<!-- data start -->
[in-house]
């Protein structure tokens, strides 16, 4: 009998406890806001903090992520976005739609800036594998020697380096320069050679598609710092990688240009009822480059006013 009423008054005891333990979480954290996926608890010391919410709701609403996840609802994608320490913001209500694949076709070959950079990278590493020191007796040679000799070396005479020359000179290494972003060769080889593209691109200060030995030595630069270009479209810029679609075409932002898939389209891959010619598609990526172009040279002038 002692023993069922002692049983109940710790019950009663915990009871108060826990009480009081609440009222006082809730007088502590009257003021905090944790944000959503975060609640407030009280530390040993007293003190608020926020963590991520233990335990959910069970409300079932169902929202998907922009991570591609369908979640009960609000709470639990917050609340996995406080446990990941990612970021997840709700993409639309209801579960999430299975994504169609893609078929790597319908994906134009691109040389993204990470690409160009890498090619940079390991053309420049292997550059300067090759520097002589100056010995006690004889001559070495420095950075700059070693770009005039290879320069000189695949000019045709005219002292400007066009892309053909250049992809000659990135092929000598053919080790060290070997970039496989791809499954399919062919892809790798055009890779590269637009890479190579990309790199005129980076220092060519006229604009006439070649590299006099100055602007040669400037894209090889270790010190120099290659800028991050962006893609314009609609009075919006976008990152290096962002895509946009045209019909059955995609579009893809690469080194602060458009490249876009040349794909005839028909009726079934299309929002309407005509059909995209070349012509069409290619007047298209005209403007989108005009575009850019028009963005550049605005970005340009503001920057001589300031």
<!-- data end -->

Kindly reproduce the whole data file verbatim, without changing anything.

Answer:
[in-house]
């Protein structure tokens, strides 16, 4: 009998406890806001903090992520976005739609800036594998020697380096320069050679598609710092990688240009009822480059006013 009423008054005891333990979480954290996926608890010391919410709701609403996840609802994608320490913001209500694949076709070959950079990278590493020191007796040679000799070396005479020359000179290494972003060769080889593209691109200060030995030595630069270009479209810029679609075409932002898939389209891959010619598609990526172009040279002038 002692023993069922002692049983109940710790019950009663915990009871108060826990009480009081609440009222006082809730007088502590009257003021905090944790944000959503975060609640407030009280530390040993007293003190608020926020963590991520233990335990959910069970409300079932169902929202998907922009991570591609369908979640009960609000709470639990917050609340996995406080446990990941990612970021997840709700993409639309209801579960999430299975994504169609893609078929790597319908994906134009691109040389993204990470690409160009890498090619940079390991053309420049292997550059300067090759520097002589100056010995006690004889001559070495420095950075700059070693770009005039290879320069000189695949000019045709005219002292400007066009892309053909250049992809000659990135092929000598053919080790060290070997970039496989791809499954399919062919892809790798055009890779590269637009890479190579990309790199005129980076220092060519006229604009006439070649590299006099100055602007040669400037894209090889270790010190120099290659800028991050962006893609314009609609009075919006976008990152290096962002895509946009045209019909059955995609579009893809690469080194602060458009490249876009040349794909005839028909009726079934299309929002309407005509059909995209070349012509069409290619007047298209005209403007989108005009575009850019028009963005550049605005970005340009503001920057001589300031």